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Discussion Starter · #1 ·
Well, I've been delaying the inevitable for over 5 years now. I always said I would get around to stringing lines on all my telephone poles but because it's so fussy and time consuming I always said I was waiting for scenery to be completed. That was years ago so...
Now it's nearly all finished. Except in a small location where there is actually scenery to do and another place where I still have to hook into sewer (about a year from now) I have put up the appropriate lines.

Already they're in the way. $#^*^!#@&

I have to learn real fast not to put my hands through the lines when working.

Would anyone here go ahead with this or am I the crazy one?

Dave
 

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Posted By dawinter on 11/13/2008 1:04 PM
Would anyone here go ahead with this or am I the crazy one?


Some of the coolest stuff in history was done by borderline crazy people. I think it looks great!
 

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Discussion Starter · #6 ·
My own line got me started on this....
http://wvrr.ca/prototype/photo_65.htm



I think outside would cause a lot more problems than indoors. For one thing, people have to walk to the trouble spots. At the same time I will have to learn to get my cars in/out of trouble by rail whenever I can. Hmmmm. What a concept!

We'll see how this pans out over time.

Dave
 

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Keep the telephone and electric wires in the background, against hills and rear scenery, as well as doing very little of it, would probably be best. Often, just hinting at the existence of some aspect of decoration is best. We all know that in the real world the lines were strung all over, but having just a couple of poles at strategic locations can make the viewer think they are in more places than you really have them and reduce the problems of getting around them for garden RR maintenance.
 
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Posted By jimtyp on 11/13/2008 1:11 PM
Posted By dawinter on 11/13/2008 1:04 PM
Would anyone here go ahead with this or am I the crazy one?


Some of the coolest stuff in history was done by borderline crazy people. I think it looks great!



Yeah, that is totaly correct!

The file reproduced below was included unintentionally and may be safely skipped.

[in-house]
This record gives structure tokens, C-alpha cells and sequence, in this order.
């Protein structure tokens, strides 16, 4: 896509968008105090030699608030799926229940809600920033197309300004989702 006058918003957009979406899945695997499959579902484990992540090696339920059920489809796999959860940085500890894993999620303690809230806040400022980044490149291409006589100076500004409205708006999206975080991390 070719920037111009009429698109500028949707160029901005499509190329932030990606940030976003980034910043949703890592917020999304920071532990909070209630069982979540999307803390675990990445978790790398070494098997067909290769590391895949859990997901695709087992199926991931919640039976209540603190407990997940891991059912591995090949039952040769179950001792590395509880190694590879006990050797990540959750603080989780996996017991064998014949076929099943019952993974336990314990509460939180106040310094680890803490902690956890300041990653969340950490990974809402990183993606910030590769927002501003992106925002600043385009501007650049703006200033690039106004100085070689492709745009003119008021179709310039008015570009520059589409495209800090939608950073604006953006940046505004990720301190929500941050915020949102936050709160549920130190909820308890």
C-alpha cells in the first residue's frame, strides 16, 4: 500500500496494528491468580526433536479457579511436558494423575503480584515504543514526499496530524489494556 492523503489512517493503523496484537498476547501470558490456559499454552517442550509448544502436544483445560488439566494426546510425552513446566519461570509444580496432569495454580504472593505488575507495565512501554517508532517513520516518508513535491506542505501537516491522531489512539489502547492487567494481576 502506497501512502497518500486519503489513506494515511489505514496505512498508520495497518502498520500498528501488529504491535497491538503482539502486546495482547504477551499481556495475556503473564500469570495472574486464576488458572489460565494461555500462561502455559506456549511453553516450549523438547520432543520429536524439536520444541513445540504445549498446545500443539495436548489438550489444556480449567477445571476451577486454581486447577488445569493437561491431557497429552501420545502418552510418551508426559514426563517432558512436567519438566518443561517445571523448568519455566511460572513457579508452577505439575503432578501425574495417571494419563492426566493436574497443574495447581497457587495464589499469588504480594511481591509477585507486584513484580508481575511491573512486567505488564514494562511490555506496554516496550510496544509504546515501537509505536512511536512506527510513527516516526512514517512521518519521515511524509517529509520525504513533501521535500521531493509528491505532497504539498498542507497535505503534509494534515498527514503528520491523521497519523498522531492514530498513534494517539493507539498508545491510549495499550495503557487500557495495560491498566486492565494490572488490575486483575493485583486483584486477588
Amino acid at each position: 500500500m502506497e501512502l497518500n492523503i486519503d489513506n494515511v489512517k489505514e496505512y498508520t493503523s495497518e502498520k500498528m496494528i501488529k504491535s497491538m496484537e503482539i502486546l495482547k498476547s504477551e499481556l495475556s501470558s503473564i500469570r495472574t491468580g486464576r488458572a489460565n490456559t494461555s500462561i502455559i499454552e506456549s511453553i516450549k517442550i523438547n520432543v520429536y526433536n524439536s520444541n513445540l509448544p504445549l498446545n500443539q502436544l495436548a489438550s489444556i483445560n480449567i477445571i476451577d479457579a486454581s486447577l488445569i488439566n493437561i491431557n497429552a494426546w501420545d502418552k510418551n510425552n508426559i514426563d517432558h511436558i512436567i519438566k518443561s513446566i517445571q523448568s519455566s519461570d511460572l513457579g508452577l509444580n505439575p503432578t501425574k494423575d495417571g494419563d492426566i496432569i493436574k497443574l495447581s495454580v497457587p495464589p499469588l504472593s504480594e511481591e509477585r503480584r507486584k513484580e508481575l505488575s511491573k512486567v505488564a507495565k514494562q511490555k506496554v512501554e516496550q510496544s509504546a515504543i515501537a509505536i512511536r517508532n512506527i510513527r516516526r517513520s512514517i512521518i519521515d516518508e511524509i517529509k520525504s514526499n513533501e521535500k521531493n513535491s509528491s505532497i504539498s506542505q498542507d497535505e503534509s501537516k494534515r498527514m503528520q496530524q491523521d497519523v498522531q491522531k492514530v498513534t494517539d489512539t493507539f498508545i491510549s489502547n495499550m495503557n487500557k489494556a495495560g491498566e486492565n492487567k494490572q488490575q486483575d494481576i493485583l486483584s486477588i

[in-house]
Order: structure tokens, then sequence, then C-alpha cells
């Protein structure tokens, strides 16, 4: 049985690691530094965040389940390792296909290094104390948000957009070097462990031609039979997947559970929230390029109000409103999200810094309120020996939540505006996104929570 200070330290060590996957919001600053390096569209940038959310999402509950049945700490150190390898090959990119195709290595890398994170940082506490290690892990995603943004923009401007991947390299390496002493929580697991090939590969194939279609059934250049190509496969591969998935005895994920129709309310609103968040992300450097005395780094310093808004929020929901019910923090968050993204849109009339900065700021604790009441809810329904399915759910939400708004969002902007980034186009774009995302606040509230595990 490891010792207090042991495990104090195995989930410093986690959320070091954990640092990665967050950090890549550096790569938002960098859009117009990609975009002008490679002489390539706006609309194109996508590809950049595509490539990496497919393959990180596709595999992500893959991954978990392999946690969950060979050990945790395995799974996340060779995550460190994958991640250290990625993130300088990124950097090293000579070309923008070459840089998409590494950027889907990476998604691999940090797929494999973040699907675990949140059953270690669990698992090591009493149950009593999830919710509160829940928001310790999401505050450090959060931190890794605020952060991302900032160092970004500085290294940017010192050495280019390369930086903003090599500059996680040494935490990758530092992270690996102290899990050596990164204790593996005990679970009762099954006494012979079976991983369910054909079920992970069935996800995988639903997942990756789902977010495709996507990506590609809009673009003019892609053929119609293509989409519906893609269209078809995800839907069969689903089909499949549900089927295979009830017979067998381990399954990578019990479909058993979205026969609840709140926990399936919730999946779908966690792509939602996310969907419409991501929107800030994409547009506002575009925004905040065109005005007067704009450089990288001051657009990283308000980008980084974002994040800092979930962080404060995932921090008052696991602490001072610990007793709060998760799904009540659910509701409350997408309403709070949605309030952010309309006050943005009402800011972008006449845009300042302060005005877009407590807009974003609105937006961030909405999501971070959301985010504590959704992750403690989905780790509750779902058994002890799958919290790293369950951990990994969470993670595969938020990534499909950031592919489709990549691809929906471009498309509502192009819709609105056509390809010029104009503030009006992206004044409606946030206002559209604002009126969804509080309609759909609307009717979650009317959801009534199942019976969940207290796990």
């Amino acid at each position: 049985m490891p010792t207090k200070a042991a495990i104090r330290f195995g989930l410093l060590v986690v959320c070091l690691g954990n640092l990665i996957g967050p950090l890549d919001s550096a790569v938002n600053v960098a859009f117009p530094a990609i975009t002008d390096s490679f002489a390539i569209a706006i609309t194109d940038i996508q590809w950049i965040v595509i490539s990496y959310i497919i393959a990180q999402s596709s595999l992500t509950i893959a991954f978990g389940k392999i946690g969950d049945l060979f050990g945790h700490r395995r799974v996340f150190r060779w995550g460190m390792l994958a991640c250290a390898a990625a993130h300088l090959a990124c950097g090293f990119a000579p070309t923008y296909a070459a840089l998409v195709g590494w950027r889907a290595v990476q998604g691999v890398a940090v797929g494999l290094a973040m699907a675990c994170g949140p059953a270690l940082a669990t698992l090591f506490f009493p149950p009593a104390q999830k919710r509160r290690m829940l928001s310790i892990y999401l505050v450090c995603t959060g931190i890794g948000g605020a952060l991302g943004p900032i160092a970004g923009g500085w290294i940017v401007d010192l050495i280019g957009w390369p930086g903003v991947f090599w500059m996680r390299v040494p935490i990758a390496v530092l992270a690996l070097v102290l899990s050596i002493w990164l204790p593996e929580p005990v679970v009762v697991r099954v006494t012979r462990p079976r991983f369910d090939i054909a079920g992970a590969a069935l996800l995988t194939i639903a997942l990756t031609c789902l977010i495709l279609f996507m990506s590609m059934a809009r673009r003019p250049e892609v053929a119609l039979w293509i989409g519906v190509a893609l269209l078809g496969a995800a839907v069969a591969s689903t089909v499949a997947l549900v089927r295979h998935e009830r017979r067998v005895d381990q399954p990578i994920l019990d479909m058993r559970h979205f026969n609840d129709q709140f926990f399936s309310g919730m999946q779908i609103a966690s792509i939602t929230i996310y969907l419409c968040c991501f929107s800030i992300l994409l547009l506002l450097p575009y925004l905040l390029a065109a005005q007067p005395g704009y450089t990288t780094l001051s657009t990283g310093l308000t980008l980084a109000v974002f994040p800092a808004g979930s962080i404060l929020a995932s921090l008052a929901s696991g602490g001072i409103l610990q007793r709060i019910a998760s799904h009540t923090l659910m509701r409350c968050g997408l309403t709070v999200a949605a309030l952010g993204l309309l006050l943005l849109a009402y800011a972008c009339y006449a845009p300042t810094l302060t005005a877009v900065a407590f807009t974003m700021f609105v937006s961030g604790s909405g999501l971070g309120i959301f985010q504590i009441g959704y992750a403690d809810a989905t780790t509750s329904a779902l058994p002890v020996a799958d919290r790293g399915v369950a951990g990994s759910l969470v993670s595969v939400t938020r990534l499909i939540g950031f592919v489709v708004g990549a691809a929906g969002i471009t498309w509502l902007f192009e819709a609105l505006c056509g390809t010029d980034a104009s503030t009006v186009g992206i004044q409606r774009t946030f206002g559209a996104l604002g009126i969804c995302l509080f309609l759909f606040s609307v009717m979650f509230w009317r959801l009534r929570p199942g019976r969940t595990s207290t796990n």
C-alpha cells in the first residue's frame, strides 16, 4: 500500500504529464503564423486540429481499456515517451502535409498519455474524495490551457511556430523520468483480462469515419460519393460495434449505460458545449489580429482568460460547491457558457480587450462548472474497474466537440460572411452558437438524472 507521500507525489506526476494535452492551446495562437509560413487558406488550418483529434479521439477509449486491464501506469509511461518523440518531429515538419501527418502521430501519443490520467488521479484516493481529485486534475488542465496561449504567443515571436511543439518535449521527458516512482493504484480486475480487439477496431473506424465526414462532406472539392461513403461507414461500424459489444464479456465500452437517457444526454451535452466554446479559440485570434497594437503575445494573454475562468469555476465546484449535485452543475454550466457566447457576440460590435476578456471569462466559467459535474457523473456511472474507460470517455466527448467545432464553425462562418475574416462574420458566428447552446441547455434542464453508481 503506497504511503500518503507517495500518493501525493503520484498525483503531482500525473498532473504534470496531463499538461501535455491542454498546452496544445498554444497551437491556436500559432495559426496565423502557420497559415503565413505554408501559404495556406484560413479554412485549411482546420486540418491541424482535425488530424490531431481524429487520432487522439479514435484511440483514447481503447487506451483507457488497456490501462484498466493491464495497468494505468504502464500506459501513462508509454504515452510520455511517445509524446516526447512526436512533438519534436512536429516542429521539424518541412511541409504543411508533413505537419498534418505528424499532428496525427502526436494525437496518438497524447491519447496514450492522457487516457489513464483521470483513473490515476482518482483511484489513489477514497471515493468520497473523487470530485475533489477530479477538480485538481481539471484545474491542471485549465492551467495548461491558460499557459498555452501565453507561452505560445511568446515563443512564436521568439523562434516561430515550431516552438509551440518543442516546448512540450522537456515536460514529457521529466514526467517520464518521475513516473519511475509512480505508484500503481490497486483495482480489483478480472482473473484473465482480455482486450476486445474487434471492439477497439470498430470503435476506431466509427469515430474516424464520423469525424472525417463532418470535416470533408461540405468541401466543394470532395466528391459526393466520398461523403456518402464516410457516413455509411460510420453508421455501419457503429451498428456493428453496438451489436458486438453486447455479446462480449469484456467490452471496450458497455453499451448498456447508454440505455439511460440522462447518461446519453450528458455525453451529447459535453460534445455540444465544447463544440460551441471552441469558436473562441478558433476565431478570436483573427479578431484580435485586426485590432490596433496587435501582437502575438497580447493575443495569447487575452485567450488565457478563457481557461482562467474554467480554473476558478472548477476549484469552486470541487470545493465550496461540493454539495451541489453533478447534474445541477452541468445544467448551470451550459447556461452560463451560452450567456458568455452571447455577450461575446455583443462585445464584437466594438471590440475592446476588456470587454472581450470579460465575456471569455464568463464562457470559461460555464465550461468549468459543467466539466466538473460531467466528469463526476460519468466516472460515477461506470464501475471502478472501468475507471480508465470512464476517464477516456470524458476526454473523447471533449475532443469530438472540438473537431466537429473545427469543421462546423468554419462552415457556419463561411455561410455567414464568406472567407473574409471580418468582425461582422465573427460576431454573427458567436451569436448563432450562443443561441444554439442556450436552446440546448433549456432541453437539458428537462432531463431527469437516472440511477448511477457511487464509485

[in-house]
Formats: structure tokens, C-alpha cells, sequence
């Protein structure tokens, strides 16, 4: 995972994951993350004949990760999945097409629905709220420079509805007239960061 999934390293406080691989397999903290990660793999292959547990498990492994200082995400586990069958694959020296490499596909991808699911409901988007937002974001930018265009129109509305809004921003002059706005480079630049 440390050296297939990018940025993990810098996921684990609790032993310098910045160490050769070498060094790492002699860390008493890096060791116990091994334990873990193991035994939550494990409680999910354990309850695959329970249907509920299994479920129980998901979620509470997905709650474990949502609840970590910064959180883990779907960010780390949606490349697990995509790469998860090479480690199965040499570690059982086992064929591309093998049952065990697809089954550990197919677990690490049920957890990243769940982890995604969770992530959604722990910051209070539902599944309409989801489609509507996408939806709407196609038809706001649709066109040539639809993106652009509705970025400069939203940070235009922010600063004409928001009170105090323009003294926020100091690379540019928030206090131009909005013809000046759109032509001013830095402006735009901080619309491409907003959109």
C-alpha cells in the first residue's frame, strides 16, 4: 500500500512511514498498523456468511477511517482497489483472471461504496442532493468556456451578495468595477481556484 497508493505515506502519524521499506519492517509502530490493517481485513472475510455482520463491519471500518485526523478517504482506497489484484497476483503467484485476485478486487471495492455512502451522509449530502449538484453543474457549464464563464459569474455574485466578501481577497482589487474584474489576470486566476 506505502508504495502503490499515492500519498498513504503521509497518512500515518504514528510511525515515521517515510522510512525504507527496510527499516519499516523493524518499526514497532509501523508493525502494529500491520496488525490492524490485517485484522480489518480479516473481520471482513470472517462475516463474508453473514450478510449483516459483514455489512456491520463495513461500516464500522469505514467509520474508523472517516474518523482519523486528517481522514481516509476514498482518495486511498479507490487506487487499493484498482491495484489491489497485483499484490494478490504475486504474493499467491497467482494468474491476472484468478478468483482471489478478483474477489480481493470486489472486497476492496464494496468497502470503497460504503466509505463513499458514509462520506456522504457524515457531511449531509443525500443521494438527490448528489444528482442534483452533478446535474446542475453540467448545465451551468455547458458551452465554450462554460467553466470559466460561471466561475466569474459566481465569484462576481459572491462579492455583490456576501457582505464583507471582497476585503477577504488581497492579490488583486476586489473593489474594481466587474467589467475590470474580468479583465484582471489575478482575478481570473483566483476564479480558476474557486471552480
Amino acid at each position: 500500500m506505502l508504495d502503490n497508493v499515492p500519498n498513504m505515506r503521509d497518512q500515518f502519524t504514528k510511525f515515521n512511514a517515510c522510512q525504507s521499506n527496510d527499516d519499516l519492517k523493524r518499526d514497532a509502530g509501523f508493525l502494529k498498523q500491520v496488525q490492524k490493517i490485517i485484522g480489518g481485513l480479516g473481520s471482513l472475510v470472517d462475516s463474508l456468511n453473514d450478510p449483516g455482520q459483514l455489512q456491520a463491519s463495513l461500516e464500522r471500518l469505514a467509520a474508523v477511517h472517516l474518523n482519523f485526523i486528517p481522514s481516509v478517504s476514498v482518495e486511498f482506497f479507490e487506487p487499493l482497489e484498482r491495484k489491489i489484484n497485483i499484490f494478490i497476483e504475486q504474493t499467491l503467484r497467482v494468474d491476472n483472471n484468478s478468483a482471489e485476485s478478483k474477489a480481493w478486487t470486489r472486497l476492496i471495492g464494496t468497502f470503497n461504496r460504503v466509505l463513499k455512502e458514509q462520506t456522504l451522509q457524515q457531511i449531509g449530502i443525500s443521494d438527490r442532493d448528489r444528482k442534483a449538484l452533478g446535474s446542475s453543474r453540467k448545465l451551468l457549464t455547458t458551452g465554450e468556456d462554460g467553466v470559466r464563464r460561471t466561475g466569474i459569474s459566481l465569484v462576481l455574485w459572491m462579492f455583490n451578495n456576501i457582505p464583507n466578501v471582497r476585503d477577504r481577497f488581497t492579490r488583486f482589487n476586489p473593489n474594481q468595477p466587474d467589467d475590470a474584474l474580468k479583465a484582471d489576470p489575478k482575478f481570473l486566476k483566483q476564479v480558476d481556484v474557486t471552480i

Toad
 

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Dave,

That really looks great! It's also the one thing I've never modeled even indoors because I knew everytime I had to work on the layout I'd be wearing half of it. hehe! Seriously though if you are careful enough to avoid becoming entangled in it I think it's a neat thing to model and makes the scene extremely realistic.
 

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Looks good. Better as most have said being indoors. Just have to keep reminding yourself that it's there when working on the RR. Do not think it would work well out doors. Later RJD
 

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Discussion Starter · #13 ·
I'll get used to them being there.

I've see fishing line being used outside with great effect. Along the back on places that were effectively a 'shelf' so they weren't walked through. The stuff I used indoors is 'button hole thread' from a sewing supply store. After much trial and error I found this doesn't collect dust, is a good colour (dark brown) and more than that. It's cheap. Over a thousand feet on a large spool for $7.00.
Dave
 

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There is a stretchy thread out there at fabric and sewing shops that can be pulled taught and still have a decent amount of stretch in it and rebound to it's former taught state. I've used it on N-scale layouts where you need to get into areas for track cleaning and derailment rerailment tasks, I'll need to check the label on the spool this evening.
 

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Your electrical lines look great. I have read in the model press that some modelers used an elastic rubber thread for their lines because it was alot more forgiving to accidents. Don't know where to get it though.

Terl
 

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First let me say they look great. I think the droop looks great. Doing telephone/electric lines outdoors is a great fear and would surely collect spider and cob webs. These same issues affect decision to install catenary for electric operations (real sparkies).
PS: I spoke to one of the companies making the stretchy stuff at one of the train shows. They said it will not last if UV gets to it.
 
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